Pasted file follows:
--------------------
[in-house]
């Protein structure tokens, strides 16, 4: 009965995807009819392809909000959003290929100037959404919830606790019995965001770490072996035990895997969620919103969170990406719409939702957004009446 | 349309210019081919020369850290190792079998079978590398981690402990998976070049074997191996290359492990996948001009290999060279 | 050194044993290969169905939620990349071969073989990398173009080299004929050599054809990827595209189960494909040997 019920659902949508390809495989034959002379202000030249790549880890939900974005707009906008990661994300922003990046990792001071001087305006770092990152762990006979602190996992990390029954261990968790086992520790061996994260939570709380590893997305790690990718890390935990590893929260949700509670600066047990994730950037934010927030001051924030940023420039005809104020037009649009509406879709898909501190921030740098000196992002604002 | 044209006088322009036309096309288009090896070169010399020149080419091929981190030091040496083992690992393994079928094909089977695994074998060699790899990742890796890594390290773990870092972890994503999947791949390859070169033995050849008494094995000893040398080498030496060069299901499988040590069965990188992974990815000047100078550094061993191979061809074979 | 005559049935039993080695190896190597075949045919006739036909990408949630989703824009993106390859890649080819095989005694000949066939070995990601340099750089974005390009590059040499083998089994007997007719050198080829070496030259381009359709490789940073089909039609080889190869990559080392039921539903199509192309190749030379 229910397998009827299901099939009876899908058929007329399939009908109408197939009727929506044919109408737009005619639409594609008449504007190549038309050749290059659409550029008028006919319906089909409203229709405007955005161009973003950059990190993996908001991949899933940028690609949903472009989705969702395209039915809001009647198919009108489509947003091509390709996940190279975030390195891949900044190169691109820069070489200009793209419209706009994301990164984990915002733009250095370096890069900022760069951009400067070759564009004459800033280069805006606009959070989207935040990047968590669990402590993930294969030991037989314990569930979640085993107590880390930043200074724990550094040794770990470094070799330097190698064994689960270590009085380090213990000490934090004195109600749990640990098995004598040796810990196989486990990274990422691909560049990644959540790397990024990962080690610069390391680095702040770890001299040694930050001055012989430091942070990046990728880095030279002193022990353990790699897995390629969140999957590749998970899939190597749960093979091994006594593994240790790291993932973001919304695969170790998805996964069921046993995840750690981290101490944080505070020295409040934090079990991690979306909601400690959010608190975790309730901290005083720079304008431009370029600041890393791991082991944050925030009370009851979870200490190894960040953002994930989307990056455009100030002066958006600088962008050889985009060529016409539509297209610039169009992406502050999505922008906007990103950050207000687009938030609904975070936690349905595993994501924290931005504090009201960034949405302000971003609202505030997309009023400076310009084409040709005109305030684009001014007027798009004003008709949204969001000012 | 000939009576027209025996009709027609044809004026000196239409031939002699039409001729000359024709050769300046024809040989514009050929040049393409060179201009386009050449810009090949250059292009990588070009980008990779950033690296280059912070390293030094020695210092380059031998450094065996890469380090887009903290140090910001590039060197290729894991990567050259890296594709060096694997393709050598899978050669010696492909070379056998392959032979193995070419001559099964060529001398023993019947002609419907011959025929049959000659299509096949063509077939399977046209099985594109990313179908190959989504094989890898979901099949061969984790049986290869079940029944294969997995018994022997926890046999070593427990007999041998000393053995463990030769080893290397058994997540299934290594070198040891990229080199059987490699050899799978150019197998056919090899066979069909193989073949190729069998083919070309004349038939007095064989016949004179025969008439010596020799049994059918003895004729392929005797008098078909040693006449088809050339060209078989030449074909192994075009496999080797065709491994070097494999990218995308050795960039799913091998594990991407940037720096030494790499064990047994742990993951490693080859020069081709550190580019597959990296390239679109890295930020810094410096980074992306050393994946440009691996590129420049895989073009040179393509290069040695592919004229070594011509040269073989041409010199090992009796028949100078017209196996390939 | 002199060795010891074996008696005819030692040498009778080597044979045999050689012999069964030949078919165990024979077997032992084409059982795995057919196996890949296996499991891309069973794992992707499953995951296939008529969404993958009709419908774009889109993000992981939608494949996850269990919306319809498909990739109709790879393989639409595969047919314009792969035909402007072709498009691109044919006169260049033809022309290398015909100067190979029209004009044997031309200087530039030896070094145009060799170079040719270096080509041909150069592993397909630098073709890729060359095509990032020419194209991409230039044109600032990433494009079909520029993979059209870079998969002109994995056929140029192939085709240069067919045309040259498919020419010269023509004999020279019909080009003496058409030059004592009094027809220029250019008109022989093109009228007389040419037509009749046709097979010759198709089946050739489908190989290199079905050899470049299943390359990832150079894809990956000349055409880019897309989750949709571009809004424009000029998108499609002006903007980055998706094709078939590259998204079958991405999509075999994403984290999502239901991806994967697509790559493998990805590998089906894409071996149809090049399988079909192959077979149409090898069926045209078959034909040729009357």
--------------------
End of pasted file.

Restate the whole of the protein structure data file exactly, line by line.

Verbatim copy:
[in-house]
């Protein structure tokens, strides 16, 4: 009965995807009819392809909000959003290929100037959404919830606790019995965001770490072996035990895997969620919103969170990406719409939702957004009446 | 349309210019081919020369850290190792079998079978590398981690402990998976070049074997191996290359492990996948001009290999060279 | 050194044993290969169905939620990349071969073989990398173009080299004929050599054809990827595209189960494909040997 019920659902949508390809495989034959002379202000030249790549880890939900974005707009906008990661994300922003990046990792001071001087305006770092990152762990006979602190996992990390029954261990968790086992520790061996994260939570709380590893997305790690990718890390935990590893929260949700509670600066047990994730950037934010927030001051924030940023420039005809104020037009649009509406879709898909501190921030740098000196992002604002 | 044209006088322009036309096309288009090896070169010399020149080419091929981190030091040496083992690992393994079928094909089977695994074998060699790899990742890796890594390290773990870092972890994503999947791949390859070169033995050849008494094995000893040398080498030496060069299901499988040590069965990188992974990815000047100078550094061993191979061809074979 | 005559049935039993080695190896190597075949045919006739036909990408949630989703824009993106390859890649080819095989005694000949066939070995990601340099750089974005390009590059040499083998089994007997007719050198080829070496030259381009359709490789940073089909039609080889190869990559080392039921539903199509192309190749030379 229910397998009827299901099939009876899908058929007329399939009908109408197939009727929506044919109408737009005619639409594609008449504007190549038309050749290059659409550029008028006919319906089909409203229709405007955005161009973003950059990190993996908001991949899933940028690609949903472009989705969702395209039915809001009647198919009108489509947003091509390709996940190279975030390195891949900044190169691109820069070489200009793209419209706009994301990164984990915002733009250095370096890069900022760069951009400067070759564009004459800033280069805006606009959070989207935040990047968590669990402590993930294969030991037989314990569930979640085993107590880390930043200074724990550094040794770990470094070799330097190698064994689960270590009085380090213990000490934090004195109600749990640990098995004598040796810990196989486990990274990422691909560049990644959540790397990024990962080690610069390391680095702040770890001299040694930050001055012989430091942070990046990728880095030279002193022990353990790699897995390629969140999957590749998970899939190597749960093979091994006594593994240790790291993932973001919304695969170790998805996964069921046993995840750690981290101490944080505070020295409040934090079990991690979306909601400690959010608190975790309730901290005083720079304008431009370029600041890393791991082991944050925030009370009851979870200490190894960040953002994930989307990056455009100030002066958006600088962008050889985009060529016409539509297209610039169009992406502050999505922008906007990103950050207000687009938030609904975070936690349905595993994501924290931005504090009201960034949405302000971003609202505030997309009023400076310009084409040709005109305030684009001014007027798009004003008709949204969001000012 | 000939009576027209025996009709027609044809004026000196239409031939002699039409001729000359024709050769300046024809040989514009050929040049393409060179201009386009050449810009090949250059292009990588070009980008990779950033690296280059912070390293030094020695210092380059031998450094065996890469380090887009903290140090910001590039060197290729894991990567050259890296594709060096694997393709050598899978050669010696492909070379056998392959032979193995070419001559099964060529001398023993019947002609419907011959025929049959000659299509096949063509077939399977046209099985594109990313179908190959989504094989890898979901099949061969984790049986290869079940029944294969997995018994022997926890046999070593427990007999041998000393053995463990030769080893290397058994997540299934290594070198040891990229080199059987490699050899799978150019197998056919090899066979069909193989073949190729069998083919070309004349038939007095064989016949004179025969008439010596020799049994059918003895004729392929005797008098078909040693006449088809050339060209078989030449074909192994075009496999080797065709491994070097494999990218995308050795960039799913091998594990991407940037720096030494790499064990047994742990993951490693080859020069081709550190580019597959990296390239679109890295930020810094410096980074992306050393994946440009691996590129420049895989073009040179393509290069040695592919004229070594011509040269073989041409010199090992009796028949100078017209196996390939 | 002199060795010891074996008696005819030692040498009778080597044979045999050689012999069964030949078919165990024979077997032992084409059982795995057919196996890949296996499991891309069973794992992707499953995951296939008529969404993958009709419908774009889109993000992981939608494949996850269990919306319809498909990739109709790879393989639409595969047919314009792969035909402007072709498009691109044919006169260049033809022309290398015909100067190979029209004009044997031309200087530039030896070094145009060799170079040719270096080509041909150069592993397909630098073709890729060359095509990032020419194209991409230039044109600032990433494009079909520029993979059209870079998969002109994995056929140029192939085709240069067919045309040259498919020419010269023509004999020279019909080009003496058409030059004592009094027809220029250019008109022989093109009228007389040419037509009749046709097979010759198709089946050739489908190989290199079905050899470049299943390359990832150079894809990956000349055409880019897309989750949709571009809004424009000029998108499609002006903007980055998706094709078939590259998204079958991405999509075999994403984290999502239901991806994967697509790559493998990805590998089906894409071996149809090049399988079909192959077979149409090898069926045209078959034909040729009357």